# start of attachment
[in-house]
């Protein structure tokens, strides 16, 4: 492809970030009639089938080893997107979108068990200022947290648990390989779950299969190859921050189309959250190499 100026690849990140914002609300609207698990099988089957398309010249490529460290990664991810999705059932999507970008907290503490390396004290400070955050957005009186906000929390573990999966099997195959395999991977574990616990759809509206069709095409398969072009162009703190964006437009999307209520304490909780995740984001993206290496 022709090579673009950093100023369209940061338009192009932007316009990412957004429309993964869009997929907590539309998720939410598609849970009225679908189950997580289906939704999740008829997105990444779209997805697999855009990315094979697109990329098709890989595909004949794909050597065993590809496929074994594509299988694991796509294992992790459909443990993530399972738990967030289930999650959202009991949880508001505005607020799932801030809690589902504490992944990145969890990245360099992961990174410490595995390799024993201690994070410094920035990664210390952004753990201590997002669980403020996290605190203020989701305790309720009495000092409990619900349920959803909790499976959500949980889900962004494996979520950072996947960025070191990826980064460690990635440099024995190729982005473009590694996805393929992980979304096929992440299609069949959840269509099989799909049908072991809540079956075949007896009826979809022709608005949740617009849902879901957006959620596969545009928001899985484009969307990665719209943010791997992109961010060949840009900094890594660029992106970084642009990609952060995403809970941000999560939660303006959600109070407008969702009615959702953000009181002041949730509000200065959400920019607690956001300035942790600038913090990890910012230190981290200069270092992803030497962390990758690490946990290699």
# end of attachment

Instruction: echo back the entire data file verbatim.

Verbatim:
[in-house]
């Protein structure tokens, strides 16, 4: 492809970030009639089938080893997107979108068990200022947290648990390989779950299969190859921050189309959250190499 100026690849990140914002609300609207698990099988089957398309010249490529460290990664991810999705059932999507970008907290503490390396004290400070955050957005009186906000929390573990999966099997195959395999991977574990616990759809509206069709095409398969072009162009703190964006437009999307209520304490909780995740984001993206290496 022709090579673009950093100023369209940061338009192009932007316009990412957004429309993964869009997929907590539309998720939410598609849970009225679908189950997580289906939704999740008829997105990444779209997805697999855009990315094979697109990329098709890989595909004949794909050597065993590809496929074994594509299988694991796509294992992790459909443990993530399972738990967030289930999650959202009991949880508001505005607020799932801030809690589902504490992944990145969890990245360099992961990174410490595995390799024993201690994070410094920035990664210390952004753990201590997002669980403020996290605190203020989701305790309720009495000092409990619900349920959803909790499976959500949980889900962004494996979520950072996947960025070191990826980064460690990635440099024995190729982005473009590694996805393929992980979304096929992440299609069949959840269509099989799909049908072991809540079956075949007896009826979809022709608005949740617009849902879901957006959620596969545009928001899985484009969307990665719209943010791997992109961010060949840009900094890594660029992106970084642009990609952060995403809970941000999560939660303006959600109070407008969702009615959702953000009181002041949730509000200065959400920019607690956001300035942790600038913090990890910012230190981290200069270092992803030497962390990758690490946990290699």